In yesterday’s post on the problem with “Buy and Hold” investing. The crux of the article is that spending a bulk of your time making up lost gains is hardly a way to build wealth longer-term. More importantly, is the consideration of “time” in that equation. Unless you discovered the secret of immortality, “long-term” is simply the amount of time between today and the day you will need your funds for retirement.
Of course, such articles always derive a good bit of push back suggesting that individuals cannot effectively manage their own money, therefore, indexing is their only choice. I simply disagree.
Yes, managing risk in a portfolio will create underperformance over short-term periods BUT much less than being overly exposed to equities during a period of decline.
Let’s assume that I am wrong in my current downside risk assessment and the markets reverse course and begins to rise strongly. The market will have to effectively hit all-time highs at this point to reverse the bearish trends that are currently in place.
However, if the market does re-establish the previous bullish trend, I will certainly recommend strongly increasing allocations to equity-related risk. Any differential in performance which currently exists, will be quickly absorbed.
But what if I am right?
If I am right, the preservation of capital will be far more beneficial. As I have stated previously, participating in the bull market over the last seven years is only one-half of the job. The other half is keeping those gains during the second half of the full market cycle.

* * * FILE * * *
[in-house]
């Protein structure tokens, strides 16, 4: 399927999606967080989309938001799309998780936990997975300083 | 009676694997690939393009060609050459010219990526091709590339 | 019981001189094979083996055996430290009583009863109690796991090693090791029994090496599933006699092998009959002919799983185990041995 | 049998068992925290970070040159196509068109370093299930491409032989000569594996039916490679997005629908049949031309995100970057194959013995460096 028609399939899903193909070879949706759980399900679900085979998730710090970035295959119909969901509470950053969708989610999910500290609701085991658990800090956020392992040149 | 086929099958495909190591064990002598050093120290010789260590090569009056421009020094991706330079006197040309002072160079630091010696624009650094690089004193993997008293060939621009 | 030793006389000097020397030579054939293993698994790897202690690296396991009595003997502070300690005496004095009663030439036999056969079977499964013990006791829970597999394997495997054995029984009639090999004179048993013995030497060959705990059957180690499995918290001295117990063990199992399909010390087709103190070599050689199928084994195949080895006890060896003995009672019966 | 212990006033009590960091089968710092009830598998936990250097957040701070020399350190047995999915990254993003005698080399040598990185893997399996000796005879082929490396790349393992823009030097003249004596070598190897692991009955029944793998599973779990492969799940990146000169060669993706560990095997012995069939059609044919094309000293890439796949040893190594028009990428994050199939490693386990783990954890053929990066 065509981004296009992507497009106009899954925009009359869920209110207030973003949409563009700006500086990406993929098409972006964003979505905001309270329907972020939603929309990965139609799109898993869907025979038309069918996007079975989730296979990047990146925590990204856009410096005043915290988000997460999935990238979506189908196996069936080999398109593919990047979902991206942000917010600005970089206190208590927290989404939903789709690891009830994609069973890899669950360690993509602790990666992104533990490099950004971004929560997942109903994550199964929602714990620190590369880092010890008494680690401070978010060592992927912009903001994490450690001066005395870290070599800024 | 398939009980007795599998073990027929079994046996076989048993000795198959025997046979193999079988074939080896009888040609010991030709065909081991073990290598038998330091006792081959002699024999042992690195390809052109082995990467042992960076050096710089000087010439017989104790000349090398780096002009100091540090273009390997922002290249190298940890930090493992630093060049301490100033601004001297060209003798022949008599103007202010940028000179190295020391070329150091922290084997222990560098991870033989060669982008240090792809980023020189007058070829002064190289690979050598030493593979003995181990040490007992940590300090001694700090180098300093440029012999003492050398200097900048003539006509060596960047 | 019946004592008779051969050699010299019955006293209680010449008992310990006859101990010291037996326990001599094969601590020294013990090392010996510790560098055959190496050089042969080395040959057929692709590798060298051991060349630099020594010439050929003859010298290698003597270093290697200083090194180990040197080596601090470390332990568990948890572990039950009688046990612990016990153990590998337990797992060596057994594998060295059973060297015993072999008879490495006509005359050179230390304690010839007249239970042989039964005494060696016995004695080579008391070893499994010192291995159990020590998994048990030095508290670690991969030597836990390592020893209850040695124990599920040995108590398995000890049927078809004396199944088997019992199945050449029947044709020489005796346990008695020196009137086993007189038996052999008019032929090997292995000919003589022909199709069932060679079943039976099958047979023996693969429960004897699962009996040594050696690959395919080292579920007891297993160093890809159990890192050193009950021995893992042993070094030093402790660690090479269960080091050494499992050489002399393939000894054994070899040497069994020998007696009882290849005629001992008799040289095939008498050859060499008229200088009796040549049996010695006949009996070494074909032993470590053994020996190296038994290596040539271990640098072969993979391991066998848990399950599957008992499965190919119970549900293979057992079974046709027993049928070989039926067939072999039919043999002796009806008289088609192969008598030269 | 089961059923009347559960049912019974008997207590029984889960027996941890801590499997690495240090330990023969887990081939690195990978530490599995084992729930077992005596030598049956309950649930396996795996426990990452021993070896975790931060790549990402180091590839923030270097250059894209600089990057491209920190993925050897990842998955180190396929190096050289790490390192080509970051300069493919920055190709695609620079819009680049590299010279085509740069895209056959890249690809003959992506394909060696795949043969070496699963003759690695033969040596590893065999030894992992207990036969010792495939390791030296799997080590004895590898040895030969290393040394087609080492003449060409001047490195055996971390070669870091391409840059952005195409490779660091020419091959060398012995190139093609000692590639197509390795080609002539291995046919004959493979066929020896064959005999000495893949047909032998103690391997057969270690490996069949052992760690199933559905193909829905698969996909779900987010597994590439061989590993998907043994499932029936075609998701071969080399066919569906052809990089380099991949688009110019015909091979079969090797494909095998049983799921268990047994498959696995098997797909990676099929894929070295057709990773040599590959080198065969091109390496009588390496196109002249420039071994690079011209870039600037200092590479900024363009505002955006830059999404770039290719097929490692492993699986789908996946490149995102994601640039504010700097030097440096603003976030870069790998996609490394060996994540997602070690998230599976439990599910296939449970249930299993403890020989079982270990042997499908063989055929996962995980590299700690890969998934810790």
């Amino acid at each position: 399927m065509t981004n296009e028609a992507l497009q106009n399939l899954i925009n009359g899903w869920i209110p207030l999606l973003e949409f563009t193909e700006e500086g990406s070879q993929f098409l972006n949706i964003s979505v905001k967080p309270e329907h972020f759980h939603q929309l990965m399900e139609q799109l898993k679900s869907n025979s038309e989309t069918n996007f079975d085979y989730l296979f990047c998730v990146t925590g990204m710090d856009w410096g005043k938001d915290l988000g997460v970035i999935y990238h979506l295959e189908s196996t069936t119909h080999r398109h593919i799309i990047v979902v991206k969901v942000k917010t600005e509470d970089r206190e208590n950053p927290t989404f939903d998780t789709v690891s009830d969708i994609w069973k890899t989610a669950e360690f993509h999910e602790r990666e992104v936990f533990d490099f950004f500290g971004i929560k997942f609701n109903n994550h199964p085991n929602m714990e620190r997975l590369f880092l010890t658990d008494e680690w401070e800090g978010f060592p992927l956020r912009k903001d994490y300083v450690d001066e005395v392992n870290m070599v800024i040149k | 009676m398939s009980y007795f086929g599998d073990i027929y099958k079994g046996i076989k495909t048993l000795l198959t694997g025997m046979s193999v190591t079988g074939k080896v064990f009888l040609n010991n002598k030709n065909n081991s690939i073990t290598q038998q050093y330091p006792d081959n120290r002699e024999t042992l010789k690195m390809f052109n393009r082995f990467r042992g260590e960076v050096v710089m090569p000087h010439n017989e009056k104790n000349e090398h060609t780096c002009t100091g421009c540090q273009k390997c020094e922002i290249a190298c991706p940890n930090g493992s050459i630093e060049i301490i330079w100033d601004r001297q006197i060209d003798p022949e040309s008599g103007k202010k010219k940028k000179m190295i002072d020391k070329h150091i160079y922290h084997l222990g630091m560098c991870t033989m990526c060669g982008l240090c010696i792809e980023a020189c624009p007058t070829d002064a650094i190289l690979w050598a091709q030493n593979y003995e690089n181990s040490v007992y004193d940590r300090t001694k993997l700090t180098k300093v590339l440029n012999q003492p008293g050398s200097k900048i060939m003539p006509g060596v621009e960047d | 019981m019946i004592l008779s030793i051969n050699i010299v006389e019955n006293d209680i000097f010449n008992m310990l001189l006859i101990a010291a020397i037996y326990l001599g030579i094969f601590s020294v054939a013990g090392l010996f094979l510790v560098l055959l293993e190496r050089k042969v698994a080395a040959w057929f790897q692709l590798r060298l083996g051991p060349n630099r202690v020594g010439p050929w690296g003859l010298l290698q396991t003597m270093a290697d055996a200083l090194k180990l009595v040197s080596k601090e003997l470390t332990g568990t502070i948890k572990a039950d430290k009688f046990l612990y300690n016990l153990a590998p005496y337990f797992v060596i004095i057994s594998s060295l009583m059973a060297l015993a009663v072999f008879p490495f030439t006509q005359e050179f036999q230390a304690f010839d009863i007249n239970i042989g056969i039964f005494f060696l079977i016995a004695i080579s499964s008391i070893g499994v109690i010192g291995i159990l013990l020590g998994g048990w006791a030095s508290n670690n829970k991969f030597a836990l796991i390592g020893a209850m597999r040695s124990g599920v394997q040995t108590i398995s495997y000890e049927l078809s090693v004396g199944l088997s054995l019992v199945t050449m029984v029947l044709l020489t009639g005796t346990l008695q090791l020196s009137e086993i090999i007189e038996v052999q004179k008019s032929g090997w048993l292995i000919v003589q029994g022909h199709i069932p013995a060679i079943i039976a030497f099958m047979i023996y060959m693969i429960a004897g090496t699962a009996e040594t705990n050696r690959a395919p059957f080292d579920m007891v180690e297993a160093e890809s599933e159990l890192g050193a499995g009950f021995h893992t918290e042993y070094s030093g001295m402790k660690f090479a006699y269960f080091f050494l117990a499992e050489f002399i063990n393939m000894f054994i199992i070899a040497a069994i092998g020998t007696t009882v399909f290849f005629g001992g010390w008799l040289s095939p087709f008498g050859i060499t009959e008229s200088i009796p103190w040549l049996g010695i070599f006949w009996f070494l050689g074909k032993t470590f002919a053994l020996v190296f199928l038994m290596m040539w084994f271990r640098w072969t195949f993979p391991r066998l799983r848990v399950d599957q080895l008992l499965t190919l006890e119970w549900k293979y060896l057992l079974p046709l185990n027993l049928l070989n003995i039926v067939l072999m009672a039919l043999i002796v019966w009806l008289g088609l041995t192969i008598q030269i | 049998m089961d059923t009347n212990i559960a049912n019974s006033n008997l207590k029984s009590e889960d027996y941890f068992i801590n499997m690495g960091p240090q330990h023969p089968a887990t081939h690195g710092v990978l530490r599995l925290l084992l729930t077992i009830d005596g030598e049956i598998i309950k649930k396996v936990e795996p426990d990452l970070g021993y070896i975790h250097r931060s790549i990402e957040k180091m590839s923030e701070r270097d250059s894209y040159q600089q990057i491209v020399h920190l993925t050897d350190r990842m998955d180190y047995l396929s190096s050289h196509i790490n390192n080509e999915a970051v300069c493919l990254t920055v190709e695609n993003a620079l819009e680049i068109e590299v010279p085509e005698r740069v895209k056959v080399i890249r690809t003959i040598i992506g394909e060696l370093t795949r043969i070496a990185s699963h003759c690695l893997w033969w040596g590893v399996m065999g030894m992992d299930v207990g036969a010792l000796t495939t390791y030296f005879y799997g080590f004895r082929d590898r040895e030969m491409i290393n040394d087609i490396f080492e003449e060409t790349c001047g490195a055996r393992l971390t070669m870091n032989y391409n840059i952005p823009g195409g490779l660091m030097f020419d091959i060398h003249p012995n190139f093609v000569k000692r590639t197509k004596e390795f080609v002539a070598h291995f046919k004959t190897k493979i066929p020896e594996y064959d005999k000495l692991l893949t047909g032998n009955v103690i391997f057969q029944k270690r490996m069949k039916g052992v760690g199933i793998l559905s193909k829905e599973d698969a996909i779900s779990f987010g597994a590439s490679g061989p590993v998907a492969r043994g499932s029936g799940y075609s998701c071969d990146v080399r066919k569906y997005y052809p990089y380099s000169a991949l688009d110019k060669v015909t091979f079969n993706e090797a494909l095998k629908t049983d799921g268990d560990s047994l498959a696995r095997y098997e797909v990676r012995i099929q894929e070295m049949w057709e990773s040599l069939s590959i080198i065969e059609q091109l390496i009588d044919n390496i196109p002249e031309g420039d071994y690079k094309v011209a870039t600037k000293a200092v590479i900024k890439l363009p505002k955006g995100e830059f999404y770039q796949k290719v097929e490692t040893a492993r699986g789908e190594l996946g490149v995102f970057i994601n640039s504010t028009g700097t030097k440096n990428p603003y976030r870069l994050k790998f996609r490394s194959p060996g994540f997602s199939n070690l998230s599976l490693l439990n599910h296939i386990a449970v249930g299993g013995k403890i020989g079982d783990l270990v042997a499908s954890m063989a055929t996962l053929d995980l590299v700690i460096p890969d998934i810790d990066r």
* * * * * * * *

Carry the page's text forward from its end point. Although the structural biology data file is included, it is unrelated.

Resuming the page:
If the market breaks support, the subsequent decline will quickly wipe out what few gains currently exist. The probability of that happening in the months ahead is still very high. The purpose of risk management is to protect investment capital from erosion which has two very negative consequences.
First, when investment capital is destroyed, there is less capital to reinvest for future gains. The second, is the destruction of compounded returns. Small losses in principal can quickly erode years of gains in wealth.
Raising cash and protecting the gains you have accrued in recent years really should not be a tough decision. Not doing so should make you question your own discipline and whether “greed” is overriding your investment logic.
While the financial press is full of hope, optimism, and advice that staying fully invested is the only way to win the long-term investing game; the reality is that most won’t live long enough to see that play out.
You can do, and deserve, better.
Lance Roberts is a Chief Portfolio Strategist/Economist for RIA Advisors. He is also the host of “The Lance Roberts Podcast” and Chief Editor of the “Real Investment Advice” website and author of “Real Investment Daily” blog and “Real Investment Report“. Follow Lance on Facebook, Twitter, Linked-In and YouTube